Exercising their right to die an honorable death beyond a slow and likely agonizing process of self-actualization southern Danish ex-thrashing heavy metal quintet Encyrcle grant us an unexpected shift in style and an admirably passionate, ascetic pouring of the self on this much anticipated swansong. ‘Deeper‘ should be treated as a penultimate statement on introspection, the mind’s palace cracked open by force and gored of its cosmic dread if only for the sake of taking a long stare into the artist eye, the essence of intimate consciousness in bittersweet revelry. In practical terms it is a daring, plaintive yet tuneful fusion of theatric speed-shot heavy metal, dramatic post-punk thrilled dark rock and hints of their vestigial interest in extremes. Consider it a corpse-flower in truth, a rare entity which makes itself known only to the curious and daring, willfully spreading its nox with an almost proud stench of death hanging in the air as it matures in mind.
Ten years is a good run, though, as Encyrcle formed circa 2012 between folks which various immediate backgrounds including members of death metal band Spectral Mortuary and speed metal band Phantomizer both of which had essentially called it quits around the same time. Within a few years they’d landed a solid speed/thrash metal debut long-player (‘Encyrcle‘, 2015) which’d been legitimately rad for its early Agent Steel-esque approach which’d lined up well with the interests of retro-thrashers and “NWOTHM” trendies alike but took the lyrical themes and songwriting a bit darker for those willing to lend them a full ear toward the darker cuts on Side B. We find precedence for the sound of ‘Deeper’ on songs like instrumental “Deathlust” and the epic “Black Dust” on that first LP but admittedly not much outside of a certain structural swoon within a ripping thrasher mindset. My notes for Encyrcle‘s more traditional heavy metal focused follow-up mLP (‘Burning Child‘, 2017) were summed as “Powerful and promising” more-or-less as they were finding their way after adding a new second guitarist in Ironguard‘s Mads Larsen and had well integrated new vocalist Philip Butler (Cruelty’s Heart, Pectora) for a very keep-it-true sort of epic heavy/late NWOBHM blend, stomping stuff with plenty of great leads. Valuable as this precedence is in understanding the history of the band there is no too-literal translation between past and present as we receive ‘Deeper‘ from a band who’d made their leap-forth in the shadows, so to speak.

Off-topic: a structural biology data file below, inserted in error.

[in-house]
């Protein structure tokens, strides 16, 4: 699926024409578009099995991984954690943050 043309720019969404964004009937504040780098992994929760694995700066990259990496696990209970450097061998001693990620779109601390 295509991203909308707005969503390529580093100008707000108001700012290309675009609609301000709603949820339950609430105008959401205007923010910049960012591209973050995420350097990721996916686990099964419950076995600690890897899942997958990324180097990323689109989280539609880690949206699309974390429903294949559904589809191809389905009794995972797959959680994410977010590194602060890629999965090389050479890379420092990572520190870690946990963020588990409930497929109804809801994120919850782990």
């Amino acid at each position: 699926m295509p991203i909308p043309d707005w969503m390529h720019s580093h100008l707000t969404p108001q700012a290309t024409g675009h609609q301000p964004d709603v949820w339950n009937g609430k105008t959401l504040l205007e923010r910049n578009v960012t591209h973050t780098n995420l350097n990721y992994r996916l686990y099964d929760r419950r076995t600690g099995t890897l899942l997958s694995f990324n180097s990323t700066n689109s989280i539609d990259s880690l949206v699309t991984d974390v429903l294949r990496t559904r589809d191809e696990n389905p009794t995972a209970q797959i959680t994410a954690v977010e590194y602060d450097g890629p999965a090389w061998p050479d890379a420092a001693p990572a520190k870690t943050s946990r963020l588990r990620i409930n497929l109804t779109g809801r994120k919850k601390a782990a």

‘Deeper‘ is a literal statement from the band in the sense that they’ve demanded more of themselves, approached this record aiming for a timeless profundity and they’re well justified in presenting this record as a deeper statement. Well, as a listener this’ll arrive in mind a bit deeper into the experience but to start the first impression is of course a sort of follow-up to the clever majesty of records like In Solitude‘s ‘Sister‘ wherein traditional heavy metal, speed/thrash metal, and some depressive rock/post-punk elements meld into noir cinema, grittiest defeatist self-examination. They’ve gone a bit further than that in unshackling the possibilities, incorporating everything from black album-era groove, dissonant piano hits, and escalating dual leads as “Atomic Cocoon” swells in introduction of opener “21st Century Tombstone”, the finer touch of main songwriter/drummer Anders Edalis already blooming in this grand entrance. Butler‘s vocals meet the challenge of this beautifully fleshed and dramatic sound up front, now confidently tuneful and directive from a central point with what I’d identified as double tracking techniques applied to his voice to give it unusual, haunting character. I’ll admit this was a point of pure mystification from the first listen, a surreal and inspired piece that has stuck with me since for its combination of sorrowful conversational style parlayed within dark rocking/heavy metal candor. There seems to be some personal revelation there which reveals within the greater thread of the album and I’d warmed to this quickly.